When we arrived at Kintaline there was a fence down the side of the house, and a small flower bed in the rough grass on the other side. 

The area by the house soon became a home to make shift houses for the first birds, to entertain our two Munsterlanders they thought! 

Then a caravan appeared as an outlet to sell whatever we could produce, and opened up to others with crafting talents. 

More plants were grown and a space for these needed .. a more permanent home for the shop space was built, and the plant centre area evolved. 

Avian Influenza for domestic poultry keepers

The bird flu lockdown across the country throughout the winter 2017 in the face of the Avian Influenza strain H5N8 that flocks of the wintering migrant birds from the Arctic had picked up was a new and significant change in our domestic poultry keeping regimes.

If you want to receive the alerts from our agriculture department about  exotic and notifiable animal diseases through the APHA alerts service sign up here.

Selling Eggs

If you are only selling / giving eggs to the people who are eating them, you have to simply follow sensible food safety.
But the moment you sell / give to anyone who is either using them for baking or cooking for somoeone else to buy; selling / giving them to someone who will sell them on; or in any other way breaking the direct food chain then you need to register as a packing station with Edinburgh egg and poultry unit.
Good food safety is to collect them daily, several times if very hot. To keep nestboxes very clean; not to wash eggs; to store them in trays somewhere that has a stable cool temperature.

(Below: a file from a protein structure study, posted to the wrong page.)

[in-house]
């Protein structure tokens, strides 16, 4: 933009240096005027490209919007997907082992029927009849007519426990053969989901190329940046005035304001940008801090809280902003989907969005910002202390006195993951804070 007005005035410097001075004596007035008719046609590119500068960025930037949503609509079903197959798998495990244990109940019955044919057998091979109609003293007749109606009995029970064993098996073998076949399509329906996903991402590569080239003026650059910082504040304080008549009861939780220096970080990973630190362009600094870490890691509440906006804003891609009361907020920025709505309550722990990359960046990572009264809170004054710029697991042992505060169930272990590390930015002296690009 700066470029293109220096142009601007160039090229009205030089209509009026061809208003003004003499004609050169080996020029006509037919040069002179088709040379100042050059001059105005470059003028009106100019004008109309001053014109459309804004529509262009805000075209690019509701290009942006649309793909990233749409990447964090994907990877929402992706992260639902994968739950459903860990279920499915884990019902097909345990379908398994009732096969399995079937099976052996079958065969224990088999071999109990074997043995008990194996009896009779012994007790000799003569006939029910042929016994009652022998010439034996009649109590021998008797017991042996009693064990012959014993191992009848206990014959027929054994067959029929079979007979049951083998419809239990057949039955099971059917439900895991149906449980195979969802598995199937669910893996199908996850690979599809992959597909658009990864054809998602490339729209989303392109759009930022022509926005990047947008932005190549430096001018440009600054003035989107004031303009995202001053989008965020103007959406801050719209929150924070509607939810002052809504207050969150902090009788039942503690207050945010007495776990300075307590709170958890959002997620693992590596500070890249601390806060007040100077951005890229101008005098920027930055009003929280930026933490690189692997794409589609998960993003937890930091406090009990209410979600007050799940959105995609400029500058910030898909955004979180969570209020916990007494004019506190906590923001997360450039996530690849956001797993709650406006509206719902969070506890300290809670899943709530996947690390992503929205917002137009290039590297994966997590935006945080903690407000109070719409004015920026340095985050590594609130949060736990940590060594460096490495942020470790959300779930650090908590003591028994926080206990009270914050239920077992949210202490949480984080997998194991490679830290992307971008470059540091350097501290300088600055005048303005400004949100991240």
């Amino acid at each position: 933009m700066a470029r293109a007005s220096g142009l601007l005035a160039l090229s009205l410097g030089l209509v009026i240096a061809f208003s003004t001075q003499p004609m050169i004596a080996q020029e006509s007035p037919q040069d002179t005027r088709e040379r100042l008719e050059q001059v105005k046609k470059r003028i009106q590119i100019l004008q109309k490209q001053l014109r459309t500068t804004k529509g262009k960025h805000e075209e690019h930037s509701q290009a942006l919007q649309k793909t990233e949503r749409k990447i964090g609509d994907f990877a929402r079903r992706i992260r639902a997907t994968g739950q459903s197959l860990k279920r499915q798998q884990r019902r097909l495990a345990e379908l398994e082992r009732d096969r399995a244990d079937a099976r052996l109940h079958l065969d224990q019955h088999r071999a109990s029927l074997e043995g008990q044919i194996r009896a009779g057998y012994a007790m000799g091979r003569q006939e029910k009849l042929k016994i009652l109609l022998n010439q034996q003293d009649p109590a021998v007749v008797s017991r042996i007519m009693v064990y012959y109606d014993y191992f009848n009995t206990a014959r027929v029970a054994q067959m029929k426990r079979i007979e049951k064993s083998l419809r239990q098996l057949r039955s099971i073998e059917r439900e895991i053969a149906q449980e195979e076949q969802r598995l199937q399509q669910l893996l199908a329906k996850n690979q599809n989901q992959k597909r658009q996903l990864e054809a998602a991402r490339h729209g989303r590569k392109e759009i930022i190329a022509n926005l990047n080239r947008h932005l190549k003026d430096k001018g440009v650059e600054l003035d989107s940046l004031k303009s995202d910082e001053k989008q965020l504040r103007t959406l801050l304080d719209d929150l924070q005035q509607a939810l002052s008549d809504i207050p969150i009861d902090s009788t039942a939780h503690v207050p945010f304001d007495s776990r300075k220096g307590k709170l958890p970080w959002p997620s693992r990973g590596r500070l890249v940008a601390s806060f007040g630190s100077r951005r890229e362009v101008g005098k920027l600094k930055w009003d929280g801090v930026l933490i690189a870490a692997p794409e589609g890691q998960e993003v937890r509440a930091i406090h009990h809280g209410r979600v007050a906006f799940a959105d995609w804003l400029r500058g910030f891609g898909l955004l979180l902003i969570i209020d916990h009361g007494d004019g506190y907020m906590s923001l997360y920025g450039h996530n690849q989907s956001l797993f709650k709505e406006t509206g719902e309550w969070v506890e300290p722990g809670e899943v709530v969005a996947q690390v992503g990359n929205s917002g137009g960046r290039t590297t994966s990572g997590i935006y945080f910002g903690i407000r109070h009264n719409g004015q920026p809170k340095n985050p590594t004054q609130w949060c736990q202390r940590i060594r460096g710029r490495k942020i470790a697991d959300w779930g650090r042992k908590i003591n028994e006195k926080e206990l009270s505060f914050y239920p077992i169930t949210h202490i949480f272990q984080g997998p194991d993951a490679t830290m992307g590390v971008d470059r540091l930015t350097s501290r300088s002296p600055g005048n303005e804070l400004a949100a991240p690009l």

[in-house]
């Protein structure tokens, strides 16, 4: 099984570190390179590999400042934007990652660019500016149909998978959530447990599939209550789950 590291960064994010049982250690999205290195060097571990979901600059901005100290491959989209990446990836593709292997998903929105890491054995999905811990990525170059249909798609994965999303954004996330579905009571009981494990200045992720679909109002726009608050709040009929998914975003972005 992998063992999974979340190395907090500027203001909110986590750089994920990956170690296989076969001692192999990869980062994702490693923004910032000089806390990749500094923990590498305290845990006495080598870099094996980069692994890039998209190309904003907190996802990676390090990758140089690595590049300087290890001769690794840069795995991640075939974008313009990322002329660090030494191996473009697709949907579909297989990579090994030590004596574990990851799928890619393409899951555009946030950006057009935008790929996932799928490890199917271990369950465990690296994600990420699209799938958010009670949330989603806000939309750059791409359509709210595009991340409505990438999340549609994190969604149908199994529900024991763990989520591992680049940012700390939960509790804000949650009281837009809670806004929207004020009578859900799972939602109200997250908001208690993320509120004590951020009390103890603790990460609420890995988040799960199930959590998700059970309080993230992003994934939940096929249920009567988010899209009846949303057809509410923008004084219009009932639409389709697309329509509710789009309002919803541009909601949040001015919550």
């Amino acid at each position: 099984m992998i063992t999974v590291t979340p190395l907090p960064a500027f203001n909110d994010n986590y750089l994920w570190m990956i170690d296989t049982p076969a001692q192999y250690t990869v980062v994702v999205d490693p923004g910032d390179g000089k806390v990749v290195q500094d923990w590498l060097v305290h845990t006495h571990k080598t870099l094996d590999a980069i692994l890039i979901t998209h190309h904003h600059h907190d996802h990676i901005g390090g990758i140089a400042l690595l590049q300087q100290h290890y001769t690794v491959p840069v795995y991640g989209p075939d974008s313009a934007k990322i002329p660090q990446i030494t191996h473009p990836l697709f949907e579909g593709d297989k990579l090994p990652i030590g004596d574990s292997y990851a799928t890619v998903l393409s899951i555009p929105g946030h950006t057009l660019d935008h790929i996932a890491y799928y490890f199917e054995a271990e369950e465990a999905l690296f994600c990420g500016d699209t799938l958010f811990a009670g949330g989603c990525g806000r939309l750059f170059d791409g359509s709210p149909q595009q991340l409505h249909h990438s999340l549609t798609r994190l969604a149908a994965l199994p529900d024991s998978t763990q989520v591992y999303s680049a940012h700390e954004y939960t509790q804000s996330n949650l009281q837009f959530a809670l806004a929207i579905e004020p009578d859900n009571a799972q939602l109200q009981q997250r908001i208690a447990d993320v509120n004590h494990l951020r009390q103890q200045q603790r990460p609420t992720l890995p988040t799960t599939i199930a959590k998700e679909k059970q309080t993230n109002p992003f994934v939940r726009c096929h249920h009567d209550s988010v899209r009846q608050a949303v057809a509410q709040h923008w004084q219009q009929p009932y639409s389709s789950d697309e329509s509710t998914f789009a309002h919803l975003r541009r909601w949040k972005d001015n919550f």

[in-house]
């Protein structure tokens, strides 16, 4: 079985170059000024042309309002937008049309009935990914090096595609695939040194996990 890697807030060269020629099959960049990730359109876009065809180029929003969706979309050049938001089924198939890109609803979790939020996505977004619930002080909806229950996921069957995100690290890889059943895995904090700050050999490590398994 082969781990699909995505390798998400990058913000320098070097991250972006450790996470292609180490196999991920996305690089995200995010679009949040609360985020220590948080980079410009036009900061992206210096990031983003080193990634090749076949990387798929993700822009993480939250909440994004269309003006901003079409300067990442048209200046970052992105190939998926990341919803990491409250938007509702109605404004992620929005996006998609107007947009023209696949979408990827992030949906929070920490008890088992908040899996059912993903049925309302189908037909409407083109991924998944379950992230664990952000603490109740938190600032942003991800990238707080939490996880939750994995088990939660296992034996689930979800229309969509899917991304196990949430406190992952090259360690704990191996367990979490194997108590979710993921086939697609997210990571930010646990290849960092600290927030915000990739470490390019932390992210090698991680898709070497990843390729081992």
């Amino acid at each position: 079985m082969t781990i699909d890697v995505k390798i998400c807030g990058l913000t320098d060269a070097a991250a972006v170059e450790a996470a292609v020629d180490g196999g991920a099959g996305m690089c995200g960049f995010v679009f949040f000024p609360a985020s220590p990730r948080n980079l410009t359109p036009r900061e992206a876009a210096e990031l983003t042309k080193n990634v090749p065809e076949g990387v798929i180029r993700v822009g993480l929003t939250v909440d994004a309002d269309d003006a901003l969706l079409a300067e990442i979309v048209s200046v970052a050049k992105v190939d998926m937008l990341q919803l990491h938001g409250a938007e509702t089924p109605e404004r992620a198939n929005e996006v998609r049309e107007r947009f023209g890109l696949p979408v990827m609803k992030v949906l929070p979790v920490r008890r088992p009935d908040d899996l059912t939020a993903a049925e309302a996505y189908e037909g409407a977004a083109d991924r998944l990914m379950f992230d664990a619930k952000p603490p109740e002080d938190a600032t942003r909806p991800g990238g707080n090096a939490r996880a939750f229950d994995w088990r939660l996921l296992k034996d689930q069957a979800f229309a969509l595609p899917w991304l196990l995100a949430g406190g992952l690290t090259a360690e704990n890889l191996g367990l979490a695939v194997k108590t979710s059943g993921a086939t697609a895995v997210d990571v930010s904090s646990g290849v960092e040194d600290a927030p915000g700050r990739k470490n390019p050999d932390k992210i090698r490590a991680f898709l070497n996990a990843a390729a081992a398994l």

You should not call them free range unless you are registered as it is a legal special marketing term. but Free Roaming is fine.
If you can take an elementary food safety certificate locally that is a great way to show you have the understanding and are prepared to fulfil the necessary due diligence to take care of your customers.
Class A eggs are again a specific term, and require particular grading and care.
Putting sizes on eggs requires accurate weighing scales.

these links are for Scotland, if you live elsewhere you need to find the appropriate department for your area.
Egg Inspections

Treats for hens

The main need for birds is to get plenty of protein and food with high nutrition. Laying birds give us one of the most nutrient dense foods every day, and that comes from the food we give them. If not, they will deplete their bodies causing a nutritional starvation.


People want to feed their birds more than layers pellets –

Good hen house design

Good house design

  • ship lap timber
  • simple
  • great ventilation – long narrow strips of mesh protected as well as through the corrugations of the roof for bigger houses
  • high ventilation – not around the heads of the birds

Bad house design

  • plastic, tin,
  • felt roofing – which attracts and promotes red mite infestations
  • slats in the floor as roosting bars – very unnatural, and causes breast bone issues
  • no perches – chickens want to roost from only a few days and weeks old.

Creating a Living Larder : Food, Fibre & Fuel from a few acres in North Argyll